Via the Ottawa Citizen, a report by Helen Branswell of The Canadian Press: MSF president says WHO, governments need to 'step up' to contain Ebola outbreak. Excerpt:
The World Health Organization and national governments need to step up their efforts if the West African Ebola outbreak is to be brought under control, the president of the leading aid group in the response warns.
The WHO, in particular, must ratchet up its role, Dr. Joanne Liu, international president of Medecins Sans Frontieres (Doctors Without Borders) said in an interview.
She acknowledged the WHO is stretched, financially, and has had to deal with a seemingly endless string of crises and disease outbreaks this year. But no other agency can do this, Liu said.
"I understand the limits of WHO. The reality is there is no other organization in the world who has the legitimacy and the authority to call for a public health emergency and take the leadership on it. And they need to step up to the plate. That's their role," she said in an interview from Montreal.
"This is their key time to shine. They should just take the opportunity to do it. And they will not be blamed for trying, because everybody knows it's unprecedented in terms of epidemics."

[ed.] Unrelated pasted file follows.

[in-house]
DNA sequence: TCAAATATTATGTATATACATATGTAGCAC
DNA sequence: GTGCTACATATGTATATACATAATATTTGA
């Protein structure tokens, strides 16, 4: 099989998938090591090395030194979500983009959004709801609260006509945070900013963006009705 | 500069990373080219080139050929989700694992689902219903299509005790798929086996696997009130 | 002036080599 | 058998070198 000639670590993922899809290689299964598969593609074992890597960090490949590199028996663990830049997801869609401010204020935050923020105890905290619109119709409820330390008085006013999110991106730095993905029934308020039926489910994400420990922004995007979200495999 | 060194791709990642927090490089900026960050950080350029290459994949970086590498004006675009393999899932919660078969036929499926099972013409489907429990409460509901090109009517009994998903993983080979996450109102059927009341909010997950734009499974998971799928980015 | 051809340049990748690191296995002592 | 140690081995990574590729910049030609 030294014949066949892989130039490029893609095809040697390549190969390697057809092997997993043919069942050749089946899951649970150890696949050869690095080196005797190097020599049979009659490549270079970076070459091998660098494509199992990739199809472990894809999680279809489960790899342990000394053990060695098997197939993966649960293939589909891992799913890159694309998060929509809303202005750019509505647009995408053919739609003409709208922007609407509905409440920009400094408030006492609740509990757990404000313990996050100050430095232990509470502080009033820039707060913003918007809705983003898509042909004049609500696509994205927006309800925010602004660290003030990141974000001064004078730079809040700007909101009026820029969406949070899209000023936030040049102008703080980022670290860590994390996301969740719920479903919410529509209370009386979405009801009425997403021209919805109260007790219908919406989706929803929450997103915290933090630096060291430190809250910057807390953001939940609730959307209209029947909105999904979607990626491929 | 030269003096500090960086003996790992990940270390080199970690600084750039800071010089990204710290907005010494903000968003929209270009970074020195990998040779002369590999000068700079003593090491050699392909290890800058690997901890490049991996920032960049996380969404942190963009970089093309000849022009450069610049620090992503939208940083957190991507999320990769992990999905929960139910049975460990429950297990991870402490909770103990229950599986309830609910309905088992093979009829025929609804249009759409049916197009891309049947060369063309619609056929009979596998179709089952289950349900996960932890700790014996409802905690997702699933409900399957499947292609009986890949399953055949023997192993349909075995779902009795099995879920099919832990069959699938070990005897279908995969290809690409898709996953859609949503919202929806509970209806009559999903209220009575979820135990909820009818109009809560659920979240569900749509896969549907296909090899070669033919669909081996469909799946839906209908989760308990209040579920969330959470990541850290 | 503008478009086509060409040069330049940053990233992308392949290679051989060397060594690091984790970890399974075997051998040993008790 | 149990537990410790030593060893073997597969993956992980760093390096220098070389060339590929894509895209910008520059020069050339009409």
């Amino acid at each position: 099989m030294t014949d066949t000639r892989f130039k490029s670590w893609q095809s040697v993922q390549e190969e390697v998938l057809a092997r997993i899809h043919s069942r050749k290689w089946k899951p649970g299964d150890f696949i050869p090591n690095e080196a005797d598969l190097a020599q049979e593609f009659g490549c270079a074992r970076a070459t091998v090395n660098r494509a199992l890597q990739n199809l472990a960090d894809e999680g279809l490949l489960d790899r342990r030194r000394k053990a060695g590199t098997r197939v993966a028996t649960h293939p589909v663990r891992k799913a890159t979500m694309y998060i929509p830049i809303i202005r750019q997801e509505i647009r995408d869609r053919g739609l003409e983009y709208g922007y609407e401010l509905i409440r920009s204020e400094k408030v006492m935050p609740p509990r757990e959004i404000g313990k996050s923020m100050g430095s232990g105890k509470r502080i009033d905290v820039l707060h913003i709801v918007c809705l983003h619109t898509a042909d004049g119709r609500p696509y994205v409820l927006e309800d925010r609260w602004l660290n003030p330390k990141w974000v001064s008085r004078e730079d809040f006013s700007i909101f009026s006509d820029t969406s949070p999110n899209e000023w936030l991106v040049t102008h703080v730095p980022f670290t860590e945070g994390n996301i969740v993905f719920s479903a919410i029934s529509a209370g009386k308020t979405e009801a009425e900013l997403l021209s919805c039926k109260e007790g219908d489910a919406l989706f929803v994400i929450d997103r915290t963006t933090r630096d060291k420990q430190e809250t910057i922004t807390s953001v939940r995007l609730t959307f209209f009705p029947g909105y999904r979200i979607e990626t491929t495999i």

The WHO, which has been criticized for being slow to grasp the seriousness of the situation, declared the Ebola outbreak a public health emergency of international concern earlier this month.
In a commentary published online Wednesday by the New England Journal of Medicine, a number of the agency's scientists estimated that containment efforts will cost at least US$100 million between now and the end of the year. In a separate article, WHO Director-General Margaret Chan warned no one should expect a quick end to the crisis.
"The international community will need to gear up for many more months of massive, co-ordinated, and targeted assistance," she said. "A humane world cannot let the people of West Africa suffer on such an extraordinary scale."
Liu, a Canadian who returned last week from a tour of MSF's operations in the affected countries, indicated her own organization may even be thinking about options it typically does not entertain.
"We're not even excluding having military hospitals. Because to a certain extent to take care of Ebola, you need a high discipline, or what I call a bit of military mind set," she said in an interview.
She declined further comment on the idea when asked if Canada should consider sending its disaster assistance response team — known as DART — to help with the effort.
But Liu stressed that more boots are needed on the ground and said the traditional players in Ebola outbreaks, such as MSF, can't handle this one.
"We need to start to think a little bit out of the box in terms of bringing more capacity. And one of the things we're saying is ... we don't think the usual international aid community will be able to control and contain the epidemic. We need more hands on," Liu said flatly.
"The reality is if we continue at the rate that we are continuing right now, we clearly will not get an upper hand on the epidemic.''